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California politics are complex. And unsurprisingly, so are its voters.

California’s primary is considered an outlier in this year’s primary contests: the state has a lot of Republicans and a lot of Democrats and party voters. Just as much as a quarter of California is registered as a member of the Democratic Party — by far the most of any state — and a quarter is a member of the Republican Party.

There are also a number of high-profile Republican candidates, some with close ties to Trump, who have campaigned aggressively in the state ahead of the election — including the former two-term governor of the state, Arnold Schwarzenegger.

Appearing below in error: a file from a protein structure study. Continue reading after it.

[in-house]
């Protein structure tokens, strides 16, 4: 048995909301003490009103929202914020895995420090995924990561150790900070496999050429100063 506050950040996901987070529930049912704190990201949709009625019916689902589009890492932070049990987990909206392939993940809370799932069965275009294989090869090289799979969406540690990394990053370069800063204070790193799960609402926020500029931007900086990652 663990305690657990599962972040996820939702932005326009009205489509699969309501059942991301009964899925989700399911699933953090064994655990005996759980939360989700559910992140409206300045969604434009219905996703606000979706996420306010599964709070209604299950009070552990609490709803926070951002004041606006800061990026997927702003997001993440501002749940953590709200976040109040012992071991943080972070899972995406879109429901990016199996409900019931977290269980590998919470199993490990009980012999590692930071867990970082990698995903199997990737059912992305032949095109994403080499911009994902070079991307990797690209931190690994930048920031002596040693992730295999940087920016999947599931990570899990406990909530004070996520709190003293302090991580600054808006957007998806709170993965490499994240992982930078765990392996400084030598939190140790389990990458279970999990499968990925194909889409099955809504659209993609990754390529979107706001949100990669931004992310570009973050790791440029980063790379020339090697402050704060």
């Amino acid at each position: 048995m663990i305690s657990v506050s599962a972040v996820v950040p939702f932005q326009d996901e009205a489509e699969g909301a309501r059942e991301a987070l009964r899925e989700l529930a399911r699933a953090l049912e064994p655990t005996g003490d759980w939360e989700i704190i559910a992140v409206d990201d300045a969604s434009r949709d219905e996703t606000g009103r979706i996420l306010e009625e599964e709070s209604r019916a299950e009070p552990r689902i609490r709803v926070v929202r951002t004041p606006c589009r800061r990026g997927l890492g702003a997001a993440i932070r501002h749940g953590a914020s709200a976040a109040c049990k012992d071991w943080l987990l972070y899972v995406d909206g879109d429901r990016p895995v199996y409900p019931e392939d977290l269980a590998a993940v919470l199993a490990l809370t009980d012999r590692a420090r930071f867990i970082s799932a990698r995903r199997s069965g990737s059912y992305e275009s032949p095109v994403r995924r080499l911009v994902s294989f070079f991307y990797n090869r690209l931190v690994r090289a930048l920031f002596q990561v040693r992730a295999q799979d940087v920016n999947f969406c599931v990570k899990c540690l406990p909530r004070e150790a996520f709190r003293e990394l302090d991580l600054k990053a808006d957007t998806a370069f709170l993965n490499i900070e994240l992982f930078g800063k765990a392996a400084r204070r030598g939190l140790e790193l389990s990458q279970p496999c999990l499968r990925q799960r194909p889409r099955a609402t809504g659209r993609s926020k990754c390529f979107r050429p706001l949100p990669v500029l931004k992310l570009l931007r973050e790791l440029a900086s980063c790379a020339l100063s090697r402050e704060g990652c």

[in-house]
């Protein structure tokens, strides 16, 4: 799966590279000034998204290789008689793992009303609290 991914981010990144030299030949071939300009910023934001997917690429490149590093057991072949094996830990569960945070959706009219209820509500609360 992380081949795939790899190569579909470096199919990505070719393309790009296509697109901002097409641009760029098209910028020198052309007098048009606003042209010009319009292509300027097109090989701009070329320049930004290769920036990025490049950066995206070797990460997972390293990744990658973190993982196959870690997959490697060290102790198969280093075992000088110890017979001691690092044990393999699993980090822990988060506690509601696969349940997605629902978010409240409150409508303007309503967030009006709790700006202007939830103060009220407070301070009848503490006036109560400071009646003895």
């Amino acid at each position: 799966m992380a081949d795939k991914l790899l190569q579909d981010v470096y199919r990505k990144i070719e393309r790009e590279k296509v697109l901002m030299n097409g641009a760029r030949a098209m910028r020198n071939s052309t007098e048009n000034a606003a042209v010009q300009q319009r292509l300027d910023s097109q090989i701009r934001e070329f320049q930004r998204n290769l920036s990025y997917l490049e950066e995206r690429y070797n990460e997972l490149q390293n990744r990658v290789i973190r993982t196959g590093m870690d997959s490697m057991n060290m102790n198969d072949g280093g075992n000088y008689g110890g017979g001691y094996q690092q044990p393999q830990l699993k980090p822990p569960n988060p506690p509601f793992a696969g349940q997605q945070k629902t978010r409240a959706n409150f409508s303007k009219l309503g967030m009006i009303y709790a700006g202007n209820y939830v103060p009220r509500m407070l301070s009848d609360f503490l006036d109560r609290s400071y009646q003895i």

Given that California is overwhelmingly Democratic and deeply polarized on a range of issues, it makes sense that the state’s politics are uniquely nuanced.

The state’s primary ballot questions are dense, which means that many voters didn’t wade through much detail on the issues posed in each question. In all, the state has 16 ballot measures — 11 that have to do with California’s political system and redistricting.

New voter information has been released in recent weeks that now sheds light on how voters are making their decisions — and perhaps reveals some of the state’s shifting demographics.